Picking a Path through the Concrete Jungle; Will the Latest Big Planning Scheme to Hit Merseyside Revive Struggling Areas or Repeat the Mistakes of the Past? Peter Elson Reports

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Byline: Peter Elson

THE sixties are regularly recalled as a time of great music and fashion. But its other legacy, that of massive and often unwanted urban redevelopment is something many people do not want to see again in this country.

Yet as writer Keith Waterhouse is wont to remark, the council bulldozer is one piece of equipment that local authorities never seem to pension off. However, the temptation for sweeping renewal is difficult to resist, especially in run-down areas suffering long-term stagnation. Sorting out the chaff from the wheat is an arduous task. What could be easier that pulling it all down and starting again?

Yet we a redealing with people and seemingly depressed areas often cling to a sense of community that means much to those living there.

The launch of the Pathfinder project has promised a much more far-reaching, comprehensive and longer-term planning initiative for Liverpool. It will be on a scale not seen for severaldecades.

Pathfinder is a pounds 500mgovernment scheme concerning nine council areas around the country. Merseyside awaits the verdict on its slice from housing minister Lord Rooker. A prospectus is being drawn between Liverpool, Sefton and Wirrallocalauthorities covering 123,000 houses. It will include areas such as Abercrombie, parts of Aigburth, Anfield, Breckfield, Birkenhead, Everton, Litherland, Kensington, Smithdown and Tranmere. A large chunk is earmarked for the Stanley Road corridor between Sefton and Liverpool to try to eradicate dereliction and improve the look of properties. The underlying problems are profound: employment has disappeared and road improvement schemes have damaged or isolated swathes of property.

With the many members of the population still reeling from previous wholesale regeneration schemes that failed to deliver, will the same lack of respect be shown for city's individuality as last time?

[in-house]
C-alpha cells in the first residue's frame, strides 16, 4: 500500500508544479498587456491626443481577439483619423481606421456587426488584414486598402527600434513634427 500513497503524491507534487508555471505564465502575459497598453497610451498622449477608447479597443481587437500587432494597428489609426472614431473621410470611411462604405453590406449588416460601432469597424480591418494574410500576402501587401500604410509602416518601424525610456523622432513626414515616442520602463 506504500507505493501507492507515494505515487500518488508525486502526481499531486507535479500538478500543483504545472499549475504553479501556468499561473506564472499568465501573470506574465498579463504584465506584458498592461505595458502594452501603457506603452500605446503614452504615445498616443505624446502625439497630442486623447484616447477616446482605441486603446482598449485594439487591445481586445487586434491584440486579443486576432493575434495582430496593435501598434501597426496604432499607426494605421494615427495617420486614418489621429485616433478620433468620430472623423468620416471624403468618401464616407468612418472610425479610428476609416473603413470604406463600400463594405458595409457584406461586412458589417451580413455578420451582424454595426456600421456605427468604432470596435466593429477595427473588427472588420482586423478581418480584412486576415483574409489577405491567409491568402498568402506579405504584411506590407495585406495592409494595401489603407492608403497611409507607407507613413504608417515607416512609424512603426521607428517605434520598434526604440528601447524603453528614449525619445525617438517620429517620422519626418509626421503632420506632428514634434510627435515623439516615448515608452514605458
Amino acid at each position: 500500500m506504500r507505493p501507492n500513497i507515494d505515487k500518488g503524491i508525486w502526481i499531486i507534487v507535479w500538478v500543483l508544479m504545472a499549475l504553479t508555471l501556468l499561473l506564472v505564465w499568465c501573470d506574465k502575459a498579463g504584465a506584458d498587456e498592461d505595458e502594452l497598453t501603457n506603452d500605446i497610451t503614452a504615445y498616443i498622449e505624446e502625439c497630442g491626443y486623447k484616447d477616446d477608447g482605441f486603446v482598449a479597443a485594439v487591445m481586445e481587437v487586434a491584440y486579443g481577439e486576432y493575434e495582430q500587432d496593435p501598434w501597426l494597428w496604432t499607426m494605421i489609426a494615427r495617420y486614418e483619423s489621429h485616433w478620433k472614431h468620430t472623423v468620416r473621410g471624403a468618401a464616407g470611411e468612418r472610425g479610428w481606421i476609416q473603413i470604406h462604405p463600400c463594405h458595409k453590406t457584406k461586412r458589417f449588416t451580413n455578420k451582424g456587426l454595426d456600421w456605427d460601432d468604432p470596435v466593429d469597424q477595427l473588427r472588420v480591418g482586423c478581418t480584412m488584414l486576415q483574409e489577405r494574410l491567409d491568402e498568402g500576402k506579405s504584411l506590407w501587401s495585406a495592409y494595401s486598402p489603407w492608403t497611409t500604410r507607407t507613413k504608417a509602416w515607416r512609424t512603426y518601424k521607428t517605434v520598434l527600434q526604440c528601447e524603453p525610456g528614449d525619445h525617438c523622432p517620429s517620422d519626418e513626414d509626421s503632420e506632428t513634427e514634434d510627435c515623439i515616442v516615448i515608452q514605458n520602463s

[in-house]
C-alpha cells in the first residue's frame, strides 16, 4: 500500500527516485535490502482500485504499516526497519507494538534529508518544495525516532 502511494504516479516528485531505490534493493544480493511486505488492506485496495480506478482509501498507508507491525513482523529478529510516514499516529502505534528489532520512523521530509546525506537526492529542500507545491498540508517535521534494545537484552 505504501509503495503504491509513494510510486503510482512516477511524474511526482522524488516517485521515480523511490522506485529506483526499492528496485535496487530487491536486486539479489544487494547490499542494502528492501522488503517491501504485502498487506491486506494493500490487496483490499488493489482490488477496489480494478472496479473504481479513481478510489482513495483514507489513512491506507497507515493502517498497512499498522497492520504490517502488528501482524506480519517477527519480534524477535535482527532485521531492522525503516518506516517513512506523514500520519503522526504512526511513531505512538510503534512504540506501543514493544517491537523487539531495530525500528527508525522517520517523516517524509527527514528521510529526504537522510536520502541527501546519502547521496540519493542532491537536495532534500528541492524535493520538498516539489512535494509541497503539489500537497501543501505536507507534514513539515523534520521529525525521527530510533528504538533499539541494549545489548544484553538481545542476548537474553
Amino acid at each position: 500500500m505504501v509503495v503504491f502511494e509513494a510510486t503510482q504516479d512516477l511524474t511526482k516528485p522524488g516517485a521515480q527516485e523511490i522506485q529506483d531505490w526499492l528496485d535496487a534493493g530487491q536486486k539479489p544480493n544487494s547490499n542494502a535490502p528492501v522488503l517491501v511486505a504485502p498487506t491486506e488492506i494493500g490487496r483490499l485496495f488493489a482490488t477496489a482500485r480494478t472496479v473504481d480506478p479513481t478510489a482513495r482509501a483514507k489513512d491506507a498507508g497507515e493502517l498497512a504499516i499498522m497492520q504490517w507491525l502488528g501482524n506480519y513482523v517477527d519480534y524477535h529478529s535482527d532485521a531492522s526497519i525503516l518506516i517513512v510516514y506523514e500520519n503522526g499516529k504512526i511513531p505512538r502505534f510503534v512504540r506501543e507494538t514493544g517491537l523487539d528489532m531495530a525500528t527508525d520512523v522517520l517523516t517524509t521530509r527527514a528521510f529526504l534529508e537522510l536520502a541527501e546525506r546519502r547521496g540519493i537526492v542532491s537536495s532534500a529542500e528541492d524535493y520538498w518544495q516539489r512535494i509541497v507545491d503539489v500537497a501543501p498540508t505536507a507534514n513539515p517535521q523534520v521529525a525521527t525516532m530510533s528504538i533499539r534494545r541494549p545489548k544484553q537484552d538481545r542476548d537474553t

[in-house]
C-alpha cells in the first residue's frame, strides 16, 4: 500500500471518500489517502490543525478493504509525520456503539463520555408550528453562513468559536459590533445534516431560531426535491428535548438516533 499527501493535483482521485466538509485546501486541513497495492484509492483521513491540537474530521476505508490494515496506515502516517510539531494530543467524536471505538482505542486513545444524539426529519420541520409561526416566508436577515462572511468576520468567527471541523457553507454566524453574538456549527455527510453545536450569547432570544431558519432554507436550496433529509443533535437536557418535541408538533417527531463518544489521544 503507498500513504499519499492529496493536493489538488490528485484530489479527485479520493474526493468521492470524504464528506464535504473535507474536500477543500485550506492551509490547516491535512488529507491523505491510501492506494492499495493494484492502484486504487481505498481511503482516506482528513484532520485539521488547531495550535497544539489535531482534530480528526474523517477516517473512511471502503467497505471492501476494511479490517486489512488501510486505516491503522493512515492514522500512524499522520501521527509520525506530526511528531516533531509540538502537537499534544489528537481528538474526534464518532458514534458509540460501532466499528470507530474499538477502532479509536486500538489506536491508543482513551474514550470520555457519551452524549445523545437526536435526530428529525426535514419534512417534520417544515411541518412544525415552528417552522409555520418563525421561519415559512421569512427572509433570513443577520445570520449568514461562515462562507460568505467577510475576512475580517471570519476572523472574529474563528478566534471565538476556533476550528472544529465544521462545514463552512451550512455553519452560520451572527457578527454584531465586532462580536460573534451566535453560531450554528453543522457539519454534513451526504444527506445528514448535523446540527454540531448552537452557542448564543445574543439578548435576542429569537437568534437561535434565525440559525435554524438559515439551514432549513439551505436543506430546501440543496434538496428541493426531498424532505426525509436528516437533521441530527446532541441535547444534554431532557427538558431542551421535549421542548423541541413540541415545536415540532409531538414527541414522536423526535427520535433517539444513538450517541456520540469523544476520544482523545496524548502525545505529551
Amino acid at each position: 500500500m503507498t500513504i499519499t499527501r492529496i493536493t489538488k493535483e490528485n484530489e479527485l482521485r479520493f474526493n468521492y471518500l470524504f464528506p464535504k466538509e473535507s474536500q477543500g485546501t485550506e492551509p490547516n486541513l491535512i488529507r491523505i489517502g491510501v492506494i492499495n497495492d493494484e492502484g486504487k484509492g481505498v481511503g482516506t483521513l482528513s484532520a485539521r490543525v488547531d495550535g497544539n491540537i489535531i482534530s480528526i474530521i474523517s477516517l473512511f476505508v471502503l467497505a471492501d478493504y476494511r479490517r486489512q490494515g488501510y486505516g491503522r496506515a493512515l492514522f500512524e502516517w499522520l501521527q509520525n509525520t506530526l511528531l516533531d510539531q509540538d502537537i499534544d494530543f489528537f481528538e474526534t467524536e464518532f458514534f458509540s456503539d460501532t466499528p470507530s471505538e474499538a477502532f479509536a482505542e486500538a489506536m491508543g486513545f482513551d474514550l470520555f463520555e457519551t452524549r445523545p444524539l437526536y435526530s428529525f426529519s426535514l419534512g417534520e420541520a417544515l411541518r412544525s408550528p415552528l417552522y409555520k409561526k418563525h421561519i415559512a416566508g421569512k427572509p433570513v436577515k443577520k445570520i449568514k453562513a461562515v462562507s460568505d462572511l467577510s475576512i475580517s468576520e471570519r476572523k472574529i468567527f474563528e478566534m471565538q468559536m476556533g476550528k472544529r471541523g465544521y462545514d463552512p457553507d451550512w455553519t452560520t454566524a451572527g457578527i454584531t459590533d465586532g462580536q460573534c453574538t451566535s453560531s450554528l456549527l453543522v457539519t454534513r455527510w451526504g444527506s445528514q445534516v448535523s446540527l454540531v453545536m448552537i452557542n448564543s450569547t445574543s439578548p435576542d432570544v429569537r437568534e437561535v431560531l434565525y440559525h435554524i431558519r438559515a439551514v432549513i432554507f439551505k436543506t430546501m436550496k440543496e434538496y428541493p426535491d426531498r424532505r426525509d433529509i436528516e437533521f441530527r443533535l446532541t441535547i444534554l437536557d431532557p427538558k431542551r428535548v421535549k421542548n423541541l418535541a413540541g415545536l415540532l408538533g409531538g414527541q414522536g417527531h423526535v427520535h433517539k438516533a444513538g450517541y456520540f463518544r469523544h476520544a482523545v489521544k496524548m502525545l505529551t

Back then, local authorities were obsessed with the fashionable idea that cities and towns must look modern at all costs -as if they were planning a location set for The Avengers television series. They were aided in this cause by various trends. There was the explosion of private motoring (meaning far more city traffic) and wider acceptance of modern architecture of the concrete, steel and glass variety (making urban renewal much easier).

AFTER the 60s town planning party (which lasted into the early 70s) was over, we were left with fractured, windswept, town centres, anonymous dual carriage ways and monstrous roundabouts. Soon new concrete buildings were already streaked with dirt. Much durable, well-built building stock in need of renovation, rather than demolition, was sacrificed.

Alarmbells have already rung for Liverpool with the Boot Estate fiasco, in Norris Green. This pre-war development was at first so sought after when new that locals once joked you needed a reference from God to get in. Unfortunately, there was an inherent design fault in the ferro-concrete design and construction of the houses. Rusting started almost immediately and the houses were eventually declared beyond restoration a few years ago.

After the council decanted the estate's population elsewhere, amid promises they would be relocated back onto the site after redevelopment, the scheme has now flounded. The city's executive member for housing Coun Richard Kemp resigned in the fall-out.

His successor, Coun Flo Clucas, has described the Boot debacle as ``a great teacher to me''. She has not shirked her duty. …